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Texas Oil Output Edges Lower In September

Crude oil production in Texas averaged 2.38 million barrels per day (bpd) in September, compared to 2.42 million bpd for September last year, the Railroad Commission of Texas said in its preliminary production report on Monday.

For August, the Commission had reported that crude oil output in Texas averaged 2.4 million barrels per day, a rise by 0.5 percent on the year.

For the whole month of September this year, crude oil production in Texas was 71.4 million barrels, compared to the preliminary 72.8 million barrels reported for September 2015. Last year’s figure is now updated to 87.6 million barrels for September 2015 after the regulator has received all production reports.

For the past 12 months, total Texas reported production came in at 995 million barrels of crude oil and 8.1 trillion cubic feet of total gas, the commission said.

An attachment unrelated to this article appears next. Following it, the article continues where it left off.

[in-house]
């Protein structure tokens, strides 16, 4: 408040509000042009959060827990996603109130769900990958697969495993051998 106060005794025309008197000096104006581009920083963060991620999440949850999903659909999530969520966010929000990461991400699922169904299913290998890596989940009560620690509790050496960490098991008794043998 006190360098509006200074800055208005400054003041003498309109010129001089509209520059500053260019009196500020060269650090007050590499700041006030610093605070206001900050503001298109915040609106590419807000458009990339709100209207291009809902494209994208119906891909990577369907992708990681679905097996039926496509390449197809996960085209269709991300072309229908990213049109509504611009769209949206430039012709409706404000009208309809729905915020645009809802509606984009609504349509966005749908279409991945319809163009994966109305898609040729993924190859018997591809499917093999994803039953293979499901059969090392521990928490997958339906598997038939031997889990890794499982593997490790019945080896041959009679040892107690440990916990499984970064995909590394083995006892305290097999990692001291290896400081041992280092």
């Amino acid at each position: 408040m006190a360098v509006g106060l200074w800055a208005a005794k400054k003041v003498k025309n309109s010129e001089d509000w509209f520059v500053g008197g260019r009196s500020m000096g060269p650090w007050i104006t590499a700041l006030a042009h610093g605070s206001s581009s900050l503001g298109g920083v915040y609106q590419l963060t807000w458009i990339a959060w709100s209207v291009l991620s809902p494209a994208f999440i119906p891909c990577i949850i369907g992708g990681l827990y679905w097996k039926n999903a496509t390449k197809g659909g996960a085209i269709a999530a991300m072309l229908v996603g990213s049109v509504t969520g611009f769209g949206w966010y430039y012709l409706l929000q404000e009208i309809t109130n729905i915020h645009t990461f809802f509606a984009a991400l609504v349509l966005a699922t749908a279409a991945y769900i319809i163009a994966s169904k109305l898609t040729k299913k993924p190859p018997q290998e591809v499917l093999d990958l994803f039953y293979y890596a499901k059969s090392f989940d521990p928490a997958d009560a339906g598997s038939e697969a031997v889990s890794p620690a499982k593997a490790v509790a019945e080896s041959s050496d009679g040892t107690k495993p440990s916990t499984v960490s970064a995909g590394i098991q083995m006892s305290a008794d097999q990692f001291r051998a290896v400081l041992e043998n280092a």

In September this year, the Karnes County in Texas, which is home to parts of the Eagle Ford, was the top-ranking producing county in the Lone Star State with 5.09 million barrels of oil produced.

Midland County, home to part of the Wolfcamp shale, ranked second in terms of production, with 5.06 million barrels pumped in September.

As regards the Wolfcamp, the U.S. Geological Survey published earlier this month an assessment of oil reserves for the shale, revealing the largest estimate of continuous oil that the agency has ever assessed.

Related: Suckered Again: How Likely Is An OPEC Production Cut?

The Wolfcamp shale in the Midland Basin, which is part of the Permian Basin, could hold an estimated mean of 20 billion barrels of oil, 16 trillion cubic feet of associated natural gas, and 1.6 billion barrels of natural gas liquids. Those figures are the largest for any single continuous pool of oil the USGS has ever surveyed.

Even if the estimate is for “continuous (unconventional) oil, and consists of undiscovered, technically recoverable resources,” as the USGS put it, fact remains that the Permian is the hottest basin in the U.S. right now with shale formations stacked on top of each other, allowing for much lower breakeven prices than almost all of the other shale basins.

By Tsvetana Paraskova for Oilprice.com

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